Erik Wemple has really done an exemplary job of holding onto the receipts for all the media’s sunny claims about the Steele dossier. With the recent indictment of Igor Danchenko, Wemple is once again pointing out that the people who hyped the document don’t seem nearly as eager to correct the record. His article today covers some of the same ground I covered here, such as the fact that one of Steele’s sources turned out to be a Democratic strategist at a PR firm named Charles Dolan Jr. But Wemple also points to another one of Steele’s alleged sources, a man named Sergei Millian.
The Wall Street Journal, ABC News and the Washington Post have all previously reported that Millian, the former president of the Russian-American Chamber of Commerce, was a source for “some of the most explosive parts” of the Steele dossier. Here’s how the WSJ reported it in a story headlined, “Key Claims in Trump Dossier Said to Come From Head of Russian-American Business Group.”
Some of the most explosive parts of a dossier containing unverified allegations that President Donald Trump had secret ties to Russian leaders originated from the Belarus-born head of a Russian-American business group, according to a person familiar with the matter.
Sergei Millian, a 38-year-old American citizen who has claimed he helped market Trump properties to Russian buyers, wasn’t a direct source for the 35-page dossier, this person said. Rather, his statements about the Trump-Russia relationship were relayed by at least one third party to the British ex-spy who prepared the dossier, the person said.
But it turns out that wasn’t true. The new indictment claims Danchenko never spoke to Millian. Danchenko apparently fabricated the claims of a phone call. So given that the previous stories and the indictment can’t both be correct, Wemple asks all three outlets that published those previous stories the obvious question: Will the stories be corrected/retracted? None of the sites, not even his own, would answer the question:
The Wall Street Journal on Friday published a story noting that the indictment contradicted the newspaper’s original reporting on Millian. “We will continue to follow the Danchenko case closely and report updates as they develop,” a Journal spokesperson said in a statement. We asked the Journal if it intended to add an editor’s note/correction/retraction to the January 2017 story. A spokesperson declined to elaborate.
The Post also covered the indictment’s implications for its previous story. Executive Editor Sally Buzbee said in a statement: “The indictment raises new questions about whether Sergei Millian was a source for the Steele dossier, as The Post reported in 2017. We are continuing to report on the origins and ramifications of the document.” In a follow-up inquiry, we asked whether The Post is reviewing its previous work on Millian and whether it would publish its findings. A spokesperson for the newspaper declined to comment beyond Buzbee’s statement.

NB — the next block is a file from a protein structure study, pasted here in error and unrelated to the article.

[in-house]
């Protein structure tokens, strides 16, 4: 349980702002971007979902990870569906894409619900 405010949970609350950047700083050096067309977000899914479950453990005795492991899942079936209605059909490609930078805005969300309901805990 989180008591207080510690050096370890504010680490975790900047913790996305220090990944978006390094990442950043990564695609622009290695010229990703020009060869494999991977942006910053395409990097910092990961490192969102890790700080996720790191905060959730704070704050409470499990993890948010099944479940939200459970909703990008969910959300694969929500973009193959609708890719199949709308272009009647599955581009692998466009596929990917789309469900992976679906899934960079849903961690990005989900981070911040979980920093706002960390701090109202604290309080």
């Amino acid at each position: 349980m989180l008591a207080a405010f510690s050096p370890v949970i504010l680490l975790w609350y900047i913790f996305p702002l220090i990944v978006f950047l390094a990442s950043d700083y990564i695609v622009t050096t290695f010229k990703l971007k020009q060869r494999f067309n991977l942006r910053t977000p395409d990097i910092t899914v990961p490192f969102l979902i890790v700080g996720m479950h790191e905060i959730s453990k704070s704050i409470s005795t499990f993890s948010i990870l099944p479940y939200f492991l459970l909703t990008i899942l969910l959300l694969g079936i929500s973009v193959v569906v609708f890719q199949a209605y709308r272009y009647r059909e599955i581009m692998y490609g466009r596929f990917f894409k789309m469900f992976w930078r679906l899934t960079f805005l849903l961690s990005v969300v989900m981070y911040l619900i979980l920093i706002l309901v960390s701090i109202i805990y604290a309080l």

ABC News issued this statement: “We are reviewing this in light of new developments.”
News organizations may face a mismatch as they place their reporting alongside the indictment. Where the indictment relies on emails, interviews and other powerful investigative tools, the Journal’s initial scoop cited a single anonymous source. The sourcing for the The Post’s reporting about Millian’s alleged conversation is unclear, while ABC News attributes its primary assertion to “a person familiar with the raw intelligence provided to the FBI.”
What should happen next, as Wemple points out, is all three outlets should go back to their source and ask him or her to explain what they claimed in light of this new information. If they can’t back up their previous claims then “there’s only one option: Retract the stories.”
Wemple is right but I wonder if the outlets really will redact the stories or will instead prefer to let them ride. After all, retracting a bogus story about the Steele dossier is bound to be a big black eye for these media outlets at this point, further evidence they were practicing “resistance journalism” during the Trump years. They’ll want to avoid that admission if at all possible. And the fact that Erik Wemple seems to be the only person even asking about a retraction is a good indication that most of the media really doesn’t care.